The procedure of making a used car purchase is fraught with many risks.
Although used cars are generally well priced, the many hidden costs accumulated tend to surface only after the deal is done. Many new owners of pre-owned cars realise afterwards that they should have dealt with someone who offers a guarantee. Any undisclosed problems can end up costing a great deal of money over and above the purchase price, with no recompense from the previous owner.
If you do decide to purchase a car privately, we’d like to offer you some advice.
Take note of the following car buying tips and procedures:
Tips on how to check a car if it is worth buying you can find here: Car Buying Tips
It is important to conclude a sales contract when buying a used car. Registration forms are available at the local traffic authorities. All used cars must pass a roadworthy test, which will cost about R 500.00.This test is best done at AA (Automobile Association of south Africa) Test & Drive Centres or Dekra who work in conjunction with the AA South Africa, which are located throughout South Africa.
Normally you pay the purchase price cash or via bank transfer. It is important to keep the Transaction slip. The transaction slip will allow you to transfer the money back to your account in your home country after you have sold the vehicle. Without this, you could have difficulty changing the South African Rands back into the currency of origin.
An international bank transfer takes approximately 4-6 days.
Within 21 days of signing the contract, the vehicle must be registered at the “Department of Licensing and Registration”. For this you need the following documents:
- Change of Ownership / Sale of motor vehicle form (Yellow)
- Roadworthy Certificate (white)
- Original Registration Certificate(green)
- Bank Release Certificate (white)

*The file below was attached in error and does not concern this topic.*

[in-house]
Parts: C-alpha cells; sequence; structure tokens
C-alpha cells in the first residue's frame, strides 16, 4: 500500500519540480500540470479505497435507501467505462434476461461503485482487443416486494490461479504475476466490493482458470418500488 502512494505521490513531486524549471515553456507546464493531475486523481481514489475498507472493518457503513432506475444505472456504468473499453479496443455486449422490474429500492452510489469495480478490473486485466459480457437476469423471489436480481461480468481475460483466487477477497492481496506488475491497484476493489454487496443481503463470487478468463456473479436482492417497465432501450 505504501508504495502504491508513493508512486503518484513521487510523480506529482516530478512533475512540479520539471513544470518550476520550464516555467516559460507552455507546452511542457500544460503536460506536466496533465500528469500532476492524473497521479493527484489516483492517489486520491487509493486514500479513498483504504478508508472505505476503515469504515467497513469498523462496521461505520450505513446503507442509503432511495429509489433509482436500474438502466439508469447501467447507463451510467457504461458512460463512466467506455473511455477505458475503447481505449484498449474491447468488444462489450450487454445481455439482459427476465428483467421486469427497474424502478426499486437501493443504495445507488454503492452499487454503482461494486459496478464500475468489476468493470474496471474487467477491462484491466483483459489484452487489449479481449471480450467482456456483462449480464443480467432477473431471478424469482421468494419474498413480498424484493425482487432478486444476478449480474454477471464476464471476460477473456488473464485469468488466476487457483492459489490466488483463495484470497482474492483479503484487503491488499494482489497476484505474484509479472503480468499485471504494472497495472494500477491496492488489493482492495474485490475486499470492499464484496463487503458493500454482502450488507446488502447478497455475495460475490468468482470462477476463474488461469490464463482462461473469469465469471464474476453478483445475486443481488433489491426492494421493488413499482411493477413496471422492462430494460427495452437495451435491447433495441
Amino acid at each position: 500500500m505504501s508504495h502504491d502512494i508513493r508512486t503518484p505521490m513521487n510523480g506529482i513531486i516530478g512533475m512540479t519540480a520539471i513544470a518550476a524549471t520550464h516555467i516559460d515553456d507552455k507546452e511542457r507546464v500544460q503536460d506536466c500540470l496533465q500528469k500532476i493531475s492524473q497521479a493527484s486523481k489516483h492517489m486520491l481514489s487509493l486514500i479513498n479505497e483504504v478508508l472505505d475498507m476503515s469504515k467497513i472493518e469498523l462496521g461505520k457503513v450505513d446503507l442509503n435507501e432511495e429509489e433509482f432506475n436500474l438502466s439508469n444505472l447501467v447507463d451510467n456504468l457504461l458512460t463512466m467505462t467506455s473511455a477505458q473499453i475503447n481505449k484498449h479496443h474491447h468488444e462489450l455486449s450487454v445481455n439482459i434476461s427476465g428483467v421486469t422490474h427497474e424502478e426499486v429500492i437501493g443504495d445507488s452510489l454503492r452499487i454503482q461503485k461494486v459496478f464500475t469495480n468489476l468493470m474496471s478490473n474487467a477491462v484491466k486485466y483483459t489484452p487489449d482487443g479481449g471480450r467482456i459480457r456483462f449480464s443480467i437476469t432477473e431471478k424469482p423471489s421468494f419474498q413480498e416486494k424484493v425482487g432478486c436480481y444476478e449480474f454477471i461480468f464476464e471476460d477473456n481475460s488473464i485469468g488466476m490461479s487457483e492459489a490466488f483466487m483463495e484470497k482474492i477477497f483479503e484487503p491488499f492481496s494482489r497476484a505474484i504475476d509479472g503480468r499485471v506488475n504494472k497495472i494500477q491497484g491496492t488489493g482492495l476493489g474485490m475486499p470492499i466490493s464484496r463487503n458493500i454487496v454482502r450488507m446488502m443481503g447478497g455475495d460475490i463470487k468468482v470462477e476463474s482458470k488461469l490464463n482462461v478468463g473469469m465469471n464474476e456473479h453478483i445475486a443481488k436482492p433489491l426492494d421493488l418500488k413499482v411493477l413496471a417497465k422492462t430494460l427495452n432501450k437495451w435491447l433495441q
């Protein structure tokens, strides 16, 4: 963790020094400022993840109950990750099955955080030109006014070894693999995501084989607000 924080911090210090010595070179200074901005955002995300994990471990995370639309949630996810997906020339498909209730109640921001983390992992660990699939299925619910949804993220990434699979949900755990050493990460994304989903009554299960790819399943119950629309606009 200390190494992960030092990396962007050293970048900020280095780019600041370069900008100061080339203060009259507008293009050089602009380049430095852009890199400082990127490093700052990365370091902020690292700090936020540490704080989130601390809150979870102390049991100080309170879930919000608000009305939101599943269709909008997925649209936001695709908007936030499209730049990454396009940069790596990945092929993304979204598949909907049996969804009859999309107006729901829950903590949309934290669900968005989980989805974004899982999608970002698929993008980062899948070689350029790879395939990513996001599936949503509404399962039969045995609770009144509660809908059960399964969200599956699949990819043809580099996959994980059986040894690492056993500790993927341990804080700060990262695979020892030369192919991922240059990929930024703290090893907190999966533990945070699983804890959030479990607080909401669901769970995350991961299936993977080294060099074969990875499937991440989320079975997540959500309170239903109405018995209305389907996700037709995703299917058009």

- Registration papers filled in for licencing and registration (blue)
- Current License Disc (green)
- Driver’s License
- Traffic Register Number (if you don’t have one apply for one at traffic department(white)
- Address in South Africa
For the registration you should plan 1 day but your traffic register number could take up to a month or more.
South Africa has no compulsory cover for vehicle damage. This means 75% of drivers in and around South Africa are uninsured. Against this background, and keeping in mind the fact that repairs are very expensive in SA, it is advisable to obtain full comprehensive insurance cover, or at least cover for Balance of Third Party, Fire and Theft. This is almost impossible to do without a permanent address in SA or without a local bank account. Being young also counts against you. Ask Drive Africa for insurance c
Give yourself enough time to market and sell the vehicle before your departure. The less time you have to sell the car, the lower the price you will have to accept. If necessary, sell your vehicle to a local dealer, even if you get a price under the market value.
When selling to a private person, it makes sense to take someone with you for added security. Don’t let the buyer do a test drive on his own. Only accept cash, and be weary of cheques, as these are easily forged.
For driving to Kenya or Tanzania, you need a Carnet de Passage, obtainable at the AA. To get it you need 100% deposit of the vehicle cost. Does your holiday budget allow this?